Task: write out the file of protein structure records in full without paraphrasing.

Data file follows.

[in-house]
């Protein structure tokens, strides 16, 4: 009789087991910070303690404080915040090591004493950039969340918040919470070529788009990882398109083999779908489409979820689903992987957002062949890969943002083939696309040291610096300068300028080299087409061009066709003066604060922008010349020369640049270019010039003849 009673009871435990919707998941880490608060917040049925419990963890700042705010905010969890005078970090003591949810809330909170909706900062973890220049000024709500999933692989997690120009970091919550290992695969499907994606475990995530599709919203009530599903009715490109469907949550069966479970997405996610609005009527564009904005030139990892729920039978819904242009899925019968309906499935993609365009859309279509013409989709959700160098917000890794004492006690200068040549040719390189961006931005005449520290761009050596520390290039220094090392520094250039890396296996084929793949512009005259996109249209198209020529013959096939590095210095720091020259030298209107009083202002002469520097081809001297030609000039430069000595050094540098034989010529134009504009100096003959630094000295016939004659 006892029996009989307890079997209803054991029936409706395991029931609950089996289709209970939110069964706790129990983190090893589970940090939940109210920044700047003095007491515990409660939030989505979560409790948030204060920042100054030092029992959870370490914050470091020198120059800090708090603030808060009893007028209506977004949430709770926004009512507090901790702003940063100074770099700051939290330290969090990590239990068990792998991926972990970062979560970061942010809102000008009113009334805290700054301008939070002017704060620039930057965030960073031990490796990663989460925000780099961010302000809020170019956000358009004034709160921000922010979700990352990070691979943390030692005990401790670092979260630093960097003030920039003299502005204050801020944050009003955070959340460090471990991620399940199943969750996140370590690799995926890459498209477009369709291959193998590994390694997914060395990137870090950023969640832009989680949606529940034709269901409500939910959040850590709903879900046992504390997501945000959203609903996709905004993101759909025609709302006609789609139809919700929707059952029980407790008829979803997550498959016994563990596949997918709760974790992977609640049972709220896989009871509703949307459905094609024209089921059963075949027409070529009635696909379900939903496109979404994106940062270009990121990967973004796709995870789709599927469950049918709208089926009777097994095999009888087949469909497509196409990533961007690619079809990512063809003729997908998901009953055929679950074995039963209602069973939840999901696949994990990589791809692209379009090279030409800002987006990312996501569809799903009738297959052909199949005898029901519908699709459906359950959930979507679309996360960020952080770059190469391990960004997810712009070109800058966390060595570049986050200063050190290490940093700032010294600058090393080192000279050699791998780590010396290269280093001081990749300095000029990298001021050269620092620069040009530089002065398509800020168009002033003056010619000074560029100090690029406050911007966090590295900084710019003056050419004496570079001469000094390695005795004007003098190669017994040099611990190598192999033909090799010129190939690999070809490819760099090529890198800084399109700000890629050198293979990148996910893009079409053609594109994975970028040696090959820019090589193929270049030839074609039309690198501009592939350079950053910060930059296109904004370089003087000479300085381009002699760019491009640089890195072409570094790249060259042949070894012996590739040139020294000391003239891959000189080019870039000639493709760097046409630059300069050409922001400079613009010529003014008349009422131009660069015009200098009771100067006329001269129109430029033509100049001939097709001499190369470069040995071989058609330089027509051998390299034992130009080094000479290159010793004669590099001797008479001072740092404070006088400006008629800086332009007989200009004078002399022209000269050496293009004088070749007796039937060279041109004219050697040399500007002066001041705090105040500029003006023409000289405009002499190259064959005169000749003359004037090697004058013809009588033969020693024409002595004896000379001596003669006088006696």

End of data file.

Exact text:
[in-house]
């Protein structure tokens, strides 16, 4: 009789087991910070303690404080915040090591004493950039969340918040919470070529788009990882398109083999779908489409979820689903992987957002062949890969943002083939696309040291610096300068300028080299087409061009066709003066604060922008010349020369640049270019010039003849 009673009871435990919707998941880490608060917040049925419990963890700042705010905010969890005078970090003591949810809330909170909706900062973890220049000024709500999933692989997690120009970091919550290992695969499907994606475990995530599709919203009530599903009715490109469907949550069966479970997405996610609005009527564009904005030139990892729920039978819904242009899925019968309906499935993609365009859309279509013409989709959700160098917000890794004492006690200068040549040719390189961006931005005449520290761009050596520390290039220094090392520094250039890396296996084929793949512009005259996109249209198209020529013959096939590095210095720091020259030298209107009083202002002469520097081809001297030609000039430069000595050094540098034989010529134009504009100096003959630094000295016939004659 006892029996009989307890079997209803054991029936409706395991029931609950089996289709209970939110069964706790129990983190090893589970940090939940109210920044700047003095007491515990409660939030989505979560409790948030204060920042100054030092029992959870370490914050470091020198120059800090708090603030808060009893007028209506977004949430709770926004009512507090901790702003940063100074770099700051939290330290969090990590239990068990792998991926972990970062979560970061942010809102000008009113009334805290700054301008939070002017704060620039930057965030960073031990490796990663989460925000780099961010302000809020170019956000358009004034709160921000922010979700990352990070691979943390030692005990401790670092979260630093960097003030920039003299502005204050801020944050009003955070959340460090471990991620399940199943969750996140370590690799995926890459498209477009369709291959193998590994390694997914060395990137870090950023969640832009989680949606529940034709269901409500939910959040850590709903879900046992504390997501945000959203609903996709905004993101759909025609709302006609789609139809919700929707059952029980407790008829979803997550498959016994563990596949997918709760974790992977609640049972709220896989009871509703949307459905094609024209089921059963075949027409070529009635696909379900939903496109979404994106940062270009990121990967973004796709995870789709599927469950049918709208089926009777097994095999009888087949469909497509196409990533961007690619079809990512063809003729997908998901009953055929679950074995039963209602069973939840999901696949994990990589791809692209379009090279030409800002987006990312996501569809799903009738297959052909199949005898029901519908699709459906359950959930979507679309996360960020952080770059190469391990960004997810712009070109800058966390060595570049986050200063050190290490940093700032010294600058090393080192000279050699791998780590010396290269280093001081990749300095000029990298001021050269620092620069040009530089002065398509800020168009002033003056010619000074560029100090690029406050911007966090590295900084710019003056050419004496570079001469000094390695005795004007003098190669017994040099611990190598192999033909090799010129190939690999070809490819760099090529890198800084399109700000890629050198293979990148996910893009079409053609594109994975970028040696090959820019090589193929270049030839074609039309690198501009592939350079950053910060930059296109904004370089003087000479300085381009002699760019491009640089890195072409570094790249060259042949070894012996590739040139020294000391003239891959000189080019870039000639493709760097046409630059300069050409922001400079613009010529003014008349009422131009660069015009200098009771100067006329001269129109430029033509100049001939097709001499190369470069040995071989058609330089027509051998390299034992130009080094000479290159010793004669590099001797008479001072740092404070006088400006008629800086332009007989200009004078002399022209000269050496293009004088070749007796039937060279041109004219050697040399500007002066001041705090105040500029003006023409000289405009002499190259064959005169000749003359004037090697004058013809009588033969020693024409002595004896000379001596003669006088006696």